It also happened the year before that with Pete and the Pirates: You didn’t like their lyrics.
And again, years before that, with the Mystery Jets: You didn’t like their dad.
What Alice Glass from Crystal Castles would sound like if she hadn’t grown up shoplifting Jim Beam and cutting herself with razors, instead discovering an enchanted forest on the doorstep of her childhood home in Toronto, and stumbling across a magical set of talking racoons at war with a greedy, millionaire aardvark.
She makes friends with the racoons, they tear the aardvark apart with their sharpened racoon teeth, they celebrate with Jim Beam and razor blades. It’s messed up, but at least she has friends now. Lessons learnt: Friendship; Teamwork; Environmentalism.
A bit frightening, in all honesty. Like the older boys in school whose existence you’d try to block out because they just spent all their time smoking crack and wanking each other off without punishment from an equally intimidated faculty.
Eschewing their jazzier past; this is a more contemplative, melodic affair. Playful and powerful in equal measure, this is graceful and grown up music for graceful grown-ups that I have no business listening to.
Pretty. Expansive. Poetic. Epic. Beguiling. Foreign. (I let the my new automatic ‘synonym-algorithm’ write this review… An old, white-haired, maths professor called Hubbins moved in downstairs and he developed the software for me in exchange for cuddles. He says he’s also invented a time machine. But I won’t tell you what he wants in return for a ride in it.)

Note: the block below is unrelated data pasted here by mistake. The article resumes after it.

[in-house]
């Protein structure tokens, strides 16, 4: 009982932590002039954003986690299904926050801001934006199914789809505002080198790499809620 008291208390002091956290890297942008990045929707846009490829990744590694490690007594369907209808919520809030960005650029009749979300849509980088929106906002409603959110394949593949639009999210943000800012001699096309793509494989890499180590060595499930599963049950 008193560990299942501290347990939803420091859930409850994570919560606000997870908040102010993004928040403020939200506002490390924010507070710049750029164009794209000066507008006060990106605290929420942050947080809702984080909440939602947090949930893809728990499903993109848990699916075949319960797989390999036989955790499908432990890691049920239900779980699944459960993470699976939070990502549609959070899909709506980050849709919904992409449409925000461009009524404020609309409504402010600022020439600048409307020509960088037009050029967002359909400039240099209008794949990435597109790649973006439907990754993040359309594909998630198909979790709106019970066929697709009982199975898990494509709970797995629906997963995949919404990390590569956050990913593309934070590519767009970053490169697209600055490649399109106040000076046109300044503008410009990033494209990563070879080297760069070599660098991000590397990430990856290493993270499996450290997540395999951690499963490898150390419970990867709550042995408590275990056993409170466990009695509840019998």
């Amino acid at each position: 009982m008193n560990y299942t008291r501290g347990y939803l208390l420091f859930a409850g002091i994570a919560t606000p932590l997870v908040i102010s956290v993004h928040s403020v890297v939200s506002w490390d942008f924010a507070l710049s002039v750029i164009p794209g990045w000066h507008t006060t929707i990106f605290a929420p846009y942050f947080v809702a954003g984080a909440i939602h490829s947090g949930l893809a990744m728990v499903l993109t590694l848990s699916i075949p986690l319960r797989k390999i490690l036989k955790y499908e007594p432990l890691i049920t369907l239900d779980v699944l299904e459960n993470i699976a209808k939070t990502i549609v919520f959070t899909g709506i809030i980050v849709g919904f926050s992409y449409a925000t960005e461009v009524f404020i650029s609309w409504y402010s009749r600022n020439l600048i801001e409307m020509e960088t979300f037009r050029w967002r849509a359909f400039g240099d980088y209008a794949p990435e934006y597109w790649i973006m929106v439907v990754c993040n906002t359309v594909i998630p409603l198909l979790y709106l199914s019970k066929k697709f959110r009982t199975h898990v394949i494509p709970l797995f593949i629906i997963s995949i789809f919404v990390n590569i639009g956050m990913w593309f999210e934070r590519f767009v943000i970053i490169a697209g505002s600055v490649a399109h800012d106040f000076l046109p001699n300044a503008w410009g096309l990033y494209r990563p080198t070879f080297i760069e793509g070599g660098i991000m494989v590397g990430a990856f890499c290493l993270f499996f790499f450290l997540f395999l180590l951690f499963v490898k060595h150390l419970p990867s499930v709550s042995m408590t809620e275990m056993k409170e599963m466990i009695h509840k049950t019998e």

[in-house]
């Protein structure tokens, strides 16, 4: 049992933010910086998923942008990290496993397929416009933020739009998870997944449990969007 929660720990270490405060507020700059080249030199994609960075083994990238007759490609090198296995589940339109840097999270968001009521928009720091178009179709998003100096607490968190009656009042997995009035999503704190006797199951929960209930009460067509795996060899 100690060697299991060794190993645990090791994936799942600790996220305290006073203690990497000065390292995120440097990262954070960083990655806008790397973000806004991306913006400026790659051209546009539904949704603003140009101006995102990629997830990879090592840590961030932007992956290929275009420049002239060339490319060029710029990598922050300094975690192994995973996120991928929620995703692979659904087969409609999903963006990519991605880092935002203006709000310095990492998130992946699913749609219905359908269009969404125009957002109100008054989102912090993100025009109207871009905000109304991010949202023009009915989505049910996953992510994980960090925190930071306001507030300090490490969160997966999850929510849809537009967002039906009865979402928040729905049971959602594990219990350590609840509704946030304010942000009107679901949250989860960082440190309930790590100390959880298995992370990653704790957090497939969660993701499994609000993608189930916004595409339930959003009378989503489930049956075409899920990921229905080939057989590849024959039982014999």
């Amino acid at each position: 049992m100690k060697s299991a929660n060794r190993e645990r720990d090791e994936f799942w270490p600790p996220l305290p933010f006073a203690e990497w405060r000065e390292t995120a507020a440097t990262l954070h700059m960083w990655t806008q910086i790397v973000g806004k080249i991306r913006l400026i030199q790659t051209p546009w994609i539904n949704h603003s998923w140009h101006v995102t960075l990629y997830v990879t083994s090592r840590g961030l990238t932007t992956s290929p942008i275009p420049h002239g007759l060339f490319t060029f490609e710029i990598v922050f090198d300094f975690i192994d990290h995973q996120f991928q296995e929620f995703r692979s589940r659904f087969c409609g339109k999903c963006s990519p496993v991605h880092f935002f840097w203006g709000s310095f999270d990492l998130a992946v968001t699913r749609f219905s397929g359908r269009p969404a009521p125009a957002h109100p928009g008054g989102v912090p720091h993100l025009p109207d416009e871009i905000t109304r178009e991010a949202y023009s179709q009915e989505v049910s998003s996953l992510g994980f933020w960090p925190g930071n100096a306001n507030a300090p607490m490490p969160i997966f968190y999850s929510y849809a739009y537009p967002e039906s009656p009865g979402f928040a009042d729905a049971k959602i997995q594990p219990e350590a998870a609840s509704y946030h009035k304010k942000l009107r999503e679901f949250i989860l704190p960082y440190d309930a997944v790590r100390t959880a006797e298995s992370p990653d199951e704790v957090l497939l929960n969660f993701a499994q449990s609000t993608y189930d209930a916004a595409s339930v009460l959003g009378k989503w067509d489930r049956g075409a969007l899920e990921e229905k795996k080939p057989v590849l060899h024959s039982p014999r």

2012 was fast becoming a barren place for albums that you unconditionally loved without question, but holy crap look what came out in February. Like an Alt-Folk Talking Heads, with rocket-fuelled melodies, an old fashioned sense of hope and a fantastic sense of pace. Fanfarlo have far out-stripped their debut and made, quite profanely, a fucking great album.
The first album I’ve listened to since I was a teenager where I’ve opened the inlay sleeve and fantatically read the lyrics of every single song. Christ this is good; as mental and voracious as Faith No More and as funny as Art Brut. They talk about modern Britain with a gloriously savage and satirical snap, that is more Douglas Adams or JG Ballad then any actual musical influence.
From time to time, when I need cheering up, I like to imagine a room where Future of the Left are locked in together with The View, The Enemy, Kasabian and, oh let’s see, The Pigeon Detectives, and it’s only Future of the Left who leave unharmed. It’s the details in between that are my own private fancy.
Containing at least seven brilliant ideas for other songs in every single track, nobody this year captured indie brilliance in an album with more imagination, spark or cultural relevance. I wish I’d listened to this album at the start of the year, when it was released, just so I can say at the end of my life that I lived with it longer.
And there you have it… 2012… It’s over. Now go sit in the corner and think about what you’ve done.